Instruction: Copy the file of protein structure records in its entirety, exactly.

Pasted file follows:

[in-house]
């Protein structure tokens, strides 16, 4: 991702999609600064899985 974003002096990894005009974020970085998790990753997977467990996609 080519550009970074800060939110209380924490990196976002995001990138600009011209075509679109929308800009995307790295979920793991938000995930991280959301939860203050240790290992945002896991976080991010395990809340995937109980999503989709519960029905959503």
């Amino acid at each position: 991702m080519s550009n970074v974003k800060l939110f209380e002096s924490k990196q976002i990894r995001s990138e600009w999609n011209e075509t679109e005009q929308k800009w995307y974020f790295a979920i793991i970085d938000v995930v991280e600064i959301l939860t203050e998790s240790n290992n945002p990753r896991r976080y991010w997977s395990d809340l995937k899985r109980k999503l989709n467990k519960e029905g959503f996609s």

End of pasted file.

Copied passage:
[in-house]
């Protein structure tokens, strides 16, 4: 991702999609600064899985 974003002096990894005009974020970085998790990753997977467990996609 080519550009970074800060939110209380924490990196976002995001990138600009011209075509679109929308800009995307790295979920793991938000995930991280959301939860203050240790290992945002896991976080991010395990809340995937109980999503989709519960029905959503």
């Amino acid at each position: 991702m080519s550009n970074v974003k800060l939110f209380e002096s924490k990196q976002i990894r995001s990138e600009w999609n011209e075509t679109e005009q929308k800009w995307y974020f790295a979920i793991i970085d938000v995930v991280e600064i959301l939860t203050e998790s240790n290992n945002p990753r896991r976080y991010w997977s395990d809340l995937k899985r109980k999503l989709n467990k519960e029905g959503f996609s």